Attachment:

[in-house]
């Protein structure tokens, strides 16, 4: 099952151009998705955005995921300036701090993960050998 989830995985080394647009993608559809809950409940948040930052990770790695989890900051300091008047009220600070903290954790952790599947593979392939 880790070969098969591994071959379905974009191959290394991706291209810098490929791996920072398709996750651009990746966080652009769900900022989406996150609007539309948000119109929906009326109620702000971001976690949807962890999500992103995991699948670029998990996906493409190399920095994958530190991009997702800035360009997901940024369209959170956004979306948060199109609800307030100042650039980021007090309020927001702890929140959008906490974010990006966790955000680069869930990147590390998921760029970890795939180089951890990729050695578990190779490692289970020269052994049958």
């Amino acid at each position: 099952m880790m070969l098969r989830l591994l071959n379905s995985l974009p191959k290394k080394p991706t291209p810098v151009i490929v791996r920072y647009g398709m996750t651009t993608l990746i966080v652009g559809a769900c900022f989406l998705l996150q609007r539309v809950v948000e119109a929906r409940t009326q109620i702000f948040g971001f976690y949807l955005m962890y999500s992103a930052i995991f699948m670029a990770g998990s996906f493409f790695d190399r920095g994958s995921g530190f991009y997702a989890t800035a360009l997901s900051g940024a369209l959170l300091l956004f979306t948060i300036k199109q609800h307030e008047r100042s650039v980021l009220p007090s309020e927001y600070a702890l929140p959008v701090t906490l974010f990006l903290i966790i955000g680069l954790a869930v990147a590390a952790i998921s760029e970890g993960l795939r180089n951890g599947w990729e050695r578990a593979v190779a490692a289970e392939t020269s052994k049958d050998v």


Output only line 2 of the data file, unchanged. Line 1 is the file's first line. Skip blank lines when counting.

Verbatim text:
């Protein structure tokens, strides 16, 4: 099952151009998705955005995921300036701090993960050998 989830995985080394647009993608559809809950409940948040930052990770790695989890900051300091008047009220600070903290954790952790599947593979392939 880790070969098969591994071959379905974009191959290394991706291209810098490929791996920072398709996750651009990746966080652009769900900022989406996150609007539309948000119109929906009326109620702000971001976690949807962890999500992103995991699948670029998990996906493409190399920095994958530190991009997702800035360009997901940024369209959170956004979306948060199109609800307030100042650039980021007090309020927001702890929140959008906490974010990006966790955000680069869930990147590390998921760029970890795939180089951890990729050695578990190779490692289970020269052994049958």